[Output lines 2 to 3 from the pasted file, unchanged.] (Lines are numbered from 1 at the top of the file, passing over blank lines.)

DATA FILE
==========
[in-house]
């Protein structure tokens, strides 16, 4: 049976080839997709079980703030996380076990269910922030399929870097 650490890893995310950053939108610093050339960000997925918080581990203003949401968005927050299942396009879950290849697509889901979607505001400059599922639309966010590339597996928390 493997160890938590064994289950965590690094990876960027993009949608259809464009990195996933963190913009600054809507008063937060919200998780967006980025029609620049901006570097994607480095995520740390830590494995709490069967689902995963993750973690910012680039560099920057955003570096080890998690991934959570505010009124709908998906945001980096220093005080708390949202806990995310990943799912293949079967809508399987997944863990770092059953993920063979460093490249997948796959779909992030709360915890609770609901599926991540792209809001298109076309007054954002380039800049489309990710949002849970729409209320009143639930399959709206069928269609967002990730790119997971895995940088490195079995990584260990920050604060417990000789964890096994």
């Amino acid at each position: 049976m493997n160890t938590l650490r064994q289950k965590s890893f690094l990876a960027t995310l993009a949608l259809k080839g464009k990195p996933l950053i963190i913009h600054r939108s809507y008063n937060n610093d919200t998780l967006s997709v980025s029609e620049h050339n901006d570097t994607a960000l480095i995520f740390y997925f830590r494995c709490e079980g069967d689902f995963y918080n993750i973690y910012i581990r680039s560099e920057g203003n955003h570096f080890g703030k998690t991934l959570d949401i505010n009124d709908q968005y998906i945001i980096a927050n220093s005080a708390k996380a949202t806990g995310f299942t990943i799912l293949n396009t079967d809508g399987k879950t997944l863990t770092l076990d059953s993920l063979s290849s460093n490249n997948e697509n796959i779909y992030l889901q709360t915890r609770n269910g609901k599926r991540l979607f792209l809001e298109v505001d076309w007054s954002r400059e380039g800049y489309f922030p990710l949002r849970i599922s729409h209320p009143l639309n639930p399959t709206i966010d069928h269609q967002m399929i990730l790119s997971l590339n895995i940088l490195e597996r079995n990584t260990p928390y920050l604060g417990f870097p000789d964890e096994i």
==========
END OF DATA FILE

């Protein structure tokens, strides 16, 4: 049976080839997709079980703030996380076990269910922030399929870097 650490890893995310950053939108610093050339960000997925918080581990203003949401968005927050299942396009879950290849697509889901979607505001400059599922639309966010590339597996928390 493997160890938590064994289950965590690094990876960027993009949608259809464009990195996933963190913009600054809507008063937060919200998780967006980025029609620049901006570097994607480095995520740390830590494995709490069967689902995963993750973690910012680039560099920057955003570096080890998690991934959570505010009124709908998906945001980096220093005080708390949202806990995310990943799912293949079967809508399987997944863990770092059953993920063979460093490249997948796959779909992030709360915890609770609901599926991540792209809001298109076309007054954002380039800049489309990710949002849970729409209320009143639930399959709206069928269609967002990730790119997971895995940088490195079995990584260990920050604060417990000789964890096994």
């Amino acid at each position: 049976m493997n160890t938590l650490r064994q289950k965590s890893f690094l990876a960027t995310l993009a949608l259809k080839g464009k990195p996933l950053i963190i913009h600054r939108s809507y008063n937060n610093d919200t998780l967006s997709v980025s029609e620049h050339n901006d570097t994607a960000l480095i995520f740390y997925f830590r494995c709490e079980g069967d689902f995963y918080n993750i973690y910012i581990r680039s560099e920057g203003n955003h570096f080890g703030k998690t991934l959570d949401i505010n009124d709908q968005y998906i945001i980096a927050n220093s005080a708390k996380a949202t806990g995310f299942t990943i799912l293949n396009t079967d809508g399987k879950t997944l863990t770092l076990d059953s993920l063979s290849s460093n490249n997948e697509n796959i779909y992030l889901q709360t915890r609770n269910g609901k599926r991540l979607f792209l809001e298109v505001d076309w007054s954002r400059e380039g800049y489309f922030p990710l949002r849970i599922s729409h209320p009143l639309n639930p399959t709206i966010d069928h269609q967002m399929i990730l790119s997971l590339n895995i940088l490195e597996r079995n990584t260990p928390y920050l604060g417990f870097p000789d964890e096994i």